And so on. Officially, the Fed was responding to the coronavirus in its role of ensuring market stability. Its emphasis on supporting businesses that otherwise would lay off employees reflected its mandate to target the highest level of employment consistent with its inflation mandate. Just in case the expansion of money led to a rise in consumer prices, last August the Fed changed the inflation target from 2% to an average of 2%, allowing itself the leeway not to change monetary policy if the target was breached.

Far more importantly, without the March stimulus the S&P500 was collapsing along with other non-fixed interest financial assets and commodity prices. If there is one thing that scares the living daylights out of the Fed, it is deflation. And that was what it suddenly faced.

A crisis in the repo market the previous September had alerted us to the inability of the banking system to further expand bank credit to support economic activity. Initially, investors paid little attention, but by early February 2020, the stock market began a sudden collapse, with the S&P losing 32% by the ides of March. For a central bank that believed in the wealth effect of rising stock prices it was vital to stave off a self-feeding 1929-style collapse in investor confidence. That was the existential threat at that time, and it had followed President Trump’s attempt to repatriate American manufacturing from China by way of imposing import tariffs on Chinese goods.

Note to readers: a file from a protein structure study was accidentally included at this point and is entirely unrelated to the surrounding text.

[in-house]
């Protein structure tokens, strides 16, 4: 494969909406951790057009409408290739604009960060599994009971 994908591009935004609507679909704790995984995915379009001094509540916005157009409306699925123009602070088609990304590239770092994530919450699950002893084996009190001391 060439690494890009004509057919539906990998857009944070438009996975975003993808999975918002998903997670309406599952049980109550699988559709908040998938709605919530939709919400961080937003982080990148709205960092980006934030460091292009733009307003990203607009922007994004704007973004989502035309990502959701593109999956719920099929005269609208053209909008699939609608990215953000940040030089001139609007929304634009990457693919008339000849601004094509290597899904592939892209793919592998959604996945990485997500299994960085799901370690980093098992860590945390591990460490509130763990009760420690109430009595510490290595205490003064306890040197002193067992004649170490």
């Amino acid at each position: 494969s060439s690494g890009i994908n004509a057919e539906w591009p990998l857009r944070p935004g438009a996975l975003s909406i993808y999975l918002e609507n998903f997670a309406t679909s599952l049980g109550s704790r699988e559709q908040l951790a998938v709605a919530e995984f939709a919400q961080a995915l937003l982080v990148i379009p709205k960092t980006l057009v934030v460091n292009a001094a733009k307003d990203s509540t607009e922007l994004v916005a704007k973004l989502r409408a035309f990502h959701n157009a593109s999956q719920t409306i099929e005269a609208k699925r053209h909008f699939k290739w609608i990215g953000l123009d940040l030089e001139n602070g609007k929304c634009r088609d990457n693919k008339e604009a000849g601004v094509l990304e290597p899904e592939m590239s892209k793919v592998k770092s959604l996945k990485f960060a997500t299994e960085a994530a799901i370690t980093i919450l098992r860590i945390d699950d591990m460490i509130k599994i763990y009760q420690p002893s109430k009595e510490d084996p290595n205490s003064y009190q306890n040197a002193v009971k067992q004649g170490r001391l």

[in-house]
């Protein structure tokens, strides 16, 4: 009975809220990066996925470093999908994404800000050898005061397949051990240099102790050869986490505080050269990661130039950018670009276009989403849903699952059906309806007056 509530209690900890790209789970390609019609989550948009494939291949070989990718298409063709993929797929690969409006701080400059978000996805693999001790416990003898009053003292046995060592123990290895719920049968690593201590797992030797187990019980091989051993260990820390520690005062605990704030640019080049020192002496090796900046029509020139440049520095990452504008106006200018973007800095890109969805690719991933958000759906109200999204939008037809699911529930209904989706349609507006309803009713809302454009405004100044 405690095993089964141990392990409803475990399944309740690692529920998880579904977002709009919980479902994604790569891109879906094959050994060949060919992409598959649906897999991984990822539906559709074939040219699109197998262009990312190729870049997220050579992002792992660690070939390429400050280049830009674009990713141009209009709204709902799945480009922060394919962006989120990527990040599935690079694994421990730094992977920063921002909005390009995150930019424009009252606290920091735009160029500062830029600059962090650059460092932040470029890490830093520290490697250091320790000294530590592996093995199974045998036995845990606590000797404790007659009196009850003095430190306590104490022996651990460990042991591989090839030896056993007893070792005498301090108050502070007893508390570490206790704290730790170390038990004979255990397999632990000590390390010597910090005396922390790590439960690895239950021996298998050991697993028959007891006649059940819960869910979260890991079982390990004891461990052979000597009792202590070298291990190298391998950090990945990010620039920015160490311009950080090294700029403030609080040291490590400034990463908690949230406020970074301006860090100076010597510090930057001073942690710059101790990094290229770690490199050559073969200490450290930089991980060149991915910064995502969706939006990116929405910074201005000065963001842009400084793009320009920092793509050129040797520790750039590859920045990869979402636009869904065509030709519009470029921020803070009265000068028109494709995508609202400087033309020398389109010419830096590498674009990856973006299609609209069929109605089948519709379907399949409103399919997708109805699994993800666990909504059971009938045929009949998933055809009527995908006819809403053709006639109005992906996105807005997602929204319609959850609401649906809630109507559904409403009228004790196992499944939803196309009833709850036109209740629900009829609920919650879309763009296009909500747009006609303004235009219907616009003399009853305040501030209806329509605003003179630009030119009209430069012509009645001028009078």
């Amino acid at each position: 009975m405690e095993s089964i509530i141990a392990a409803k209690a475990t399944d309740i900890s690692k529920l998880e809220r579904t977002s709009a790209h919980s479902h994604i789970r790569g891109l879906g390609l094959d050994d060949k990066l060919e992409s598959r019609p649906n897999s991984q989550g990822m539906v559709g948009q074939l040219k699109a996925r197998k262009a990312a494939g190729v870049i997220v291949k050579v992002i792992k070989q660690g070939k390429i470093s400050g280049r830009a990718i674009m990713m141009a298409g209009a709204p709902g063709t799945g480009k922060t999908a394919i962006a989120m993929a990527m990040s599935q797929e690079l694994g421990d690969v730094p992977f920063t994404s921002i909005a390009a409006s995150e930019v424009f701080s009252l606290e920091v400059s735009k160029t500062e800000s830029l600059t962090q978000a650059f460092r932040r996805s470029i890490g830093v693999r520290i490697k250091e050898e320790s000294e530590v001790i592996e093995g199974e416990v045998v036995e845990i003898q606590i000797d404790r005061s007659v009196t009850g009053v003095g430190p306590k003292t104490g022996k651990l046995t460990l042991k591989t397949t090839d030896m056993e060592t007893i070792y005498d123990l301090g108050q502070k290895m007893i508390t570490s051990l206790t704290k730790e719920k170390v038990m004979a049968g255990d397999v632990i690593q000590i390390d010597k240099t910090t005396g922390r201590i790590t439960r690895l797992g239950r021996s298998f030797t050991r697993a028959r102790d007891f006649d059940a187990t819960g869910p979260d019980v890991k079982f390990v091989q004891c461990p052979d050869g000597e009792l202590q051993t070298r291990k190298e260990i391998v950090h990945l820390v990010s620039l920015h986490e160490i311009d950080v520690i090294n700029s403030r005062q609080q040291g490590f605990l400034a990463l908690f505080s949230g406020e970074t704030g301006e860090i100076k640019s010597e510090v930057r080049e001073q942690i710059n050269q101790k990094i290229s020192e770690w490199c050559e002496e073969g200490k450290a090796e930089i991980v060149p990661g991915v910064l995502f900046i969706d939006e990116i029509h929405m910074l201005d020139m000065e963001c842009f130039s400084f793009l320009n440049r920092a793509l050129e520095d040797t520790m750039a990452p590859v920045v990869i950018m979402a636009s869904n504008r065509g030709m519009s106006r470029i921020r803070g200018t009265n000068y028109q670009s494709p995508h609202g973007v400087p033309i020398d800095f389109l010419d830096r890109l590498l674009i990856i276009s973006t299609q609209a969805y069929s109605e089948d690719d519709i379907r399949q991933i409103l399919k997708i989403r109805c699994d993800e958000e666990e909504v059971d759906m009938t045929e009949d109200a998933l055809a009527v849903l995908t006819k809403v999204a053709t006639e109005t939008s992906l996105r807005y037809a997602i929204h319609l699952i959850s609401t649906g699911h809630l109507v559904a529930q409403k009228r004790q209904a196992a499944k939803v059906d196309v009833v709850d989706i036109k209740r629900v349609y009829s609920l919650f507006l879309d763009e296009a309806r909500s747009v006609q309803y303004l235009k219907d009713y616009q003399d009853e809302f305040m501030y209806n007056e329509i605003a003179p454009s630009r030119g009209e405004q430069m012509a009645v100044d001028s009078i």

Essentially, financial and economic conditions were heading for a repeat of the Wall Street crash of 1929 which led into the 1930s depression. At that time, bank credit had expanded in the roaring twenties on top of Benjamin Strong’s monetary expansion, fuelling a stock market bubble of historic proportions. The trigger for its bursting was the Smoot Hawley Tariff Act, which was passed by the Senate in a debate between 23—29 October 1929. In the process, its scope was increased from the narrower damage limiting coverage expected in financial markets to an all-embracing tariff act, which added over 20% to the existing Fordney-McCumber tariffs of 1921.

It was that month that Wall Street crashed, with 24 October dubbed Black Thursday when the Dow lost 11% on the opening bell. The following week saw Black Monday and Black Tuesday as the falls continued.